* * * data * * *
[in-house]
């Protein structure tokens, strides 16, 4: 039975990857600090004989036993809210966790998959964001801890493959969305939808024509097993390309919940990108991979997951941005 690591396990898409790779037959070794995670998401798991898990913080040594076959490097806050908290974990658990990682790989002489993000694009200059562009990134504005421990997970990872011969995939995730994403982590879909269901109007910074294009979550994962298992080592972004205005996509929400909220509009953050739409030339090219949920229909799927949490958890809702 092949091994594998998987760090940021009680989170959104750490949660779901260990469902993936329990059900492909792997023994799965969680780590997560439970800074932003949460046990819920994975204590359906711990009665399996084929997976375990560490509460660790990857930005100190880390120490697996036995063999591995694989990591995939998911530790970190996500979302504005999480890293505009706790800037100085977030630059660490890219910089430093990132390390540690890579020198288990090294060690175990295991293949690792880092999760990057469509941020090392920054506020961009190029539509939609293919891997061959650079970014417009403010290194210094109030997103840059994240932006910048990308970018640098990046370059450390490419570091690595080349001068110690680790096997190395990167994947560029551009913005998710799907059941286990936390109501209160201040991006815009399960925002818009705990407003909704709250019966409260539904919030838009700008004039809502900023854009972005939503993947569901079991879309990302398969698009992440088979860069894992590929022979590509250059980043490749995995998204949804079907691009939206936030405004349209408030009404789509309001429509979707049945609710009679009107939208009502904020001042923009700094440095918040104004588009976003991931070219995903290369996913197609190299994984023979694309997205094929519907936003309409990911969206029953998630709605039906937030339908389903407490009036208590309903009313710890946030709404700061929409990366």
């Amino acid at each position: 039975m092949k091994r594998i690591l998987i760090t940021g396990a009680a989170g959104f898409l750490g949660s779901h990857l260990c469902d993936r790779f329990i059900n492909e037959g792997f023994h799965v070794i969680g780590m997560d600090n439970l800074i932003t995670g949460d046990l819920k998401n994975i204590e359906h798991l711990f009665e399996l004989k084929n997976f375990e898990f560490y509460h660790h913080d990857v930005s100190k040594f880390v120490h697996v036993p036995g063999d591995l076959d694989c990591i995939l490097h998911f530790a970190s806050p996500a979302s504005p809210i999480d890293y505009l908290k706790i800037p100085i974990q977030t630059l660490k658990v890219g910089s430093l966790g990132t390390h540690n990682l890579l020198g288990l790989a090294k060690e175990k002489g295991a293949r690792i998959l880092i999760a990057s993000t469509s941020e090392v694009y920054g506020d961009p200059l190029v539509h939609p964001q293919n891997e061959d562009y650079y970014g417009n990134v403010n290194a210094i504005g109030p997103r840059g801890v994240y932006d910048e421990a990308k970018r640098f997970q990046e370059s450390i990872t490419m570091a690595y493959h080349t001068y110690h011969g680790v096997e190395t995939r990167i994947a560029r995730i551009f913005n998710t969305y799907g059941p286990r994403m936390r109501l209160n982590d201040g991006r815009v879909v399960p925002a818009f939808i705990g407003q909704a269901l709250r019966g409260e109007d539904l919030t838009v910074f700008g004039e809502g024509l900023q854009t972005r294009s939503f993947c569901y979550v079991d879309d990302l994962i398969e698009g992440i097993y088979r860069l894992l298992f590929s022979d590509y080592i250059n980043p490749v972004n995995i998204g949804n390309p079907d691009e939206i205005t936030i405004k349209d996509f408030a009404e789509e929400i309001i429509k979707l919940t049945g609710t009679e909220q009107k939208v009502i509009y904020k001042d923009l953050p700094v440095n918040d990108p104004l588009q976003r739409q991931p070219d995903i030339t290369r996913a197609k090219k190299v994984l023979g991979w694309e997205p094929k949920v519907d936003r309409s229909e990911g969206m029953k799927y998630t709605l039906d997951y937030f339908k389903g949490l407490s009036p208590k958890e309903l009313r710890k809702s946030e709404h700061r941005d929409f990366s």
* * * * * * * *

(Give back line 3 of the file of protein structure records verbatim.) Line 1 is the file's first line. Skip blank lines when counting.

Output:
């Amino acid at each position: 039975m092949k091994r594998i690591l998987i760090t940021g396990a009680a989170g959104f898409l750490g949660s779901h990857l260990c469902d993936r790779f329990i059900n492909e037959g792997f023994h799965v070794i969680g780590m997560d600090n439970l800074i932003t995670g949460d046990l819920k998401n994975i204590e359906h798991l711990f009665e399996l004989k084929n997976f375990e898990f560490y509460h660790h913080d990857v930005s100190k040594f880390v120490h697996v036993p036995g063999d591995l076959d694989c990591i995939l490097h998911f530790a970190s806050p996500a979302s504005p809210i999480d890293y505009l908290k706790i800037p100085i974990q977030t630059l660490k658990v890219g910089s430093l966790g990132t390390h540690n990682l890579l020198g288990l790989a090294k060690e175990k002489g295991a293949r690792i998959l880092i999760a990057s993000t469509s941020e090392v694009y920054g506020d961009p200059l190029v539509h939609p964001q293919n891997e061959d562009y650079y970014g417009n990134v403010n290194a210094i504005g109030p997103r840059g801890v994240y932006d910048e421990a990308k970018r640098f997970q990046e370059s450390i990872t490419m570091a690595y493959h080349t001068y110690h011969g680790v096997e190395t995939r990167i994947a560029r995730i551009f913005n998710t969305y799907g059941p286990r994403m936390r109501l209160n982590d201040g991006r815009v879909v399960p925002a818009f939808i705990g407003q909704a269901l709250r019966g409260e109007d539904l919030t838009v910074f700008g004039e809502g024509l900023q854009t972005r294009s939503f993947c569901y979550v079991d879309d990302l994962i398969e698009g992440i097993y088979r860069l894992l298992f590929s022979d590509y080592i250059n980043p490749v972004n995995i998204g949804n390309p079907d691009e939206i205005t936030i405004k349209d996509f408030a009404e789509e929400i309001i429509k979707l919940t049945g609710t009679e909220q009107k939208v009502i509009y904020k001042d923009l953050p700094v440095n918040d990108p104004l588009q976003r739409q991931p070219d995903i030339t290369r996913a197609k090219k190299v994984l023979g991979w694309e997205p094929k949920v519907d936003r309409s229909e990911g969206m029953k799927y998630t709605l039906d997951y937030f339908k389903g949490l407490s009036p208590k958890e309903l009313r710890k809702s946030e709404h700061r941005d929409f990366s």